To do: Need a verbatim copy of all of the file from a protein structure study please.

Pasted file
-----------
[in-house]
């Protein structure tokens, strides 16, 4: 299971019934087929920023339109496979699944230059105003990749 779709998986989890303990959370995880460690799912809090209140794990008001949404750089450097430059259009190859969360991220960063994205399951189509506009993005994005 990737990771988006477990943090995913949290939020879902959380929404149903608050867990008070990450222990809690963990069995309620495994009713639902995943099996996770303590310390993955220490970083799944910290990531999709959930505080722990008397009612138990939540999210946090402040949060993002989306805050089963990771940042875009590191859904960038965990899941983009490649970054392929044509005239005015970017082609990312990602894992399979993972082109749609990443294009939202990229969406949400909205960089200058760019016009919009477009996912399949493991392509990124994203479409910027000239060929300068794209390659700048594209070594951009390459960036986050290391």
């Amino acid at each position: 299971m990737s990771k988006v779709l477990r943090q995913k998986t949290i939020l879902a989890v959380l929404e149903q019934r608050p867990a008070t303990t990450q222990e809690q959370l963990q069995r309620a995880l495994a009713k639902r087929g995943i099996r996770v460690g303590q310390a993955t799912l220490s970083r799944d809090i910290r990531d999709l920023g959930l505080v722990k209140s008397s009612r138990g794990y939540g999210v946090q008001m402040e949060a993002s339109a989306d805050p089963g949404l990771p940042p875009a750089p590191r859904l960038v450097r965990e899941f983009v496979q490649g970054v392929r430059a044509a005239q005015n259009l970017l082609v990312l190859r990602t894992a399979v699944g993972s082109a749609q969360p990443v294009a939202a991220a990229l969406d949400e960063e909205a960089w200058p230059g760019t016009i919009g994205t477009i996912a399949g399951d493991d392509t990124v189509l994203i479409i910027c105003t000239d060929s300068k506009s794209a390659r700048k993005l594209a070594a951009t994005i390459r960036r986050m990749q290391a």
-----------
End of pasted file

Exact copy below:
[in-house]
């Protein structure tokens, strides 16, 4: 299971019934087929920023339109496979699944230059105003990749 779709998986989890303990959370995880460690799912809090209140794990008001949404750089450097430059259009190859969360991220960063994205399951189509506009993005994005 990737990771988006477990943090995913949290939020879902959380929404149903608050867990008070990450222990809690963990069995309620495994009713639902995943099996996770303590310390993955220490970083799944910290990531999709959930505080722990008397009612138990939540999210946090402040949060993002989306805050089963990771940042875009590191859904960038965990899941983009490649970054392929044509005239005015970017082609990312990602894992399979993972082109749609990443294009939202990229969406949400909205960089200058760019016009919009477009996912399949493991392509990124994203479409910027000239060929300068794209390659700048594209070594951009390459960036986050290391």
């Amino acid at each position: 299971m990737s990771k988006v779709l477990r943090q995913k998986t949290i939020l879902a989890v959380l929404e149903q019934r608050p867990a008070t303990t990450q222990e809690q959370l963990q069995r309620a995880l495994a009713k639902r087929g995943i099996r996770v460690g303590q310390a993955t799912l220490s970083r799944d809090i910290r990531d999709l920023g959930l505080v722990k209140s008397s009612r138990g794990y939540g999210v946090q008001m402040e949060a993002s339109a989306d805050p089963g949404l990771p940042p875009a750089p590191r859904l960038v450097r965990e899941f983009v496979q490649g970054v392929r430059a044509a005239q005015n259009l970017l082609v990312l190859r990602t894992a399979v699944g993972s082109a749609q969360p990443v294009a939202a991220a990229l969406d949400e960063e909205a960089w200058p230059g760019t016009i919009g994205t477009i996912a399949g399951d493991d392509t990124v189509l994203i479409i910027c105003t000239d060929s300068k506009s794209a390659r700048k993005l594209a070594a951009t994005i390459r960036r986050m990749q290391a």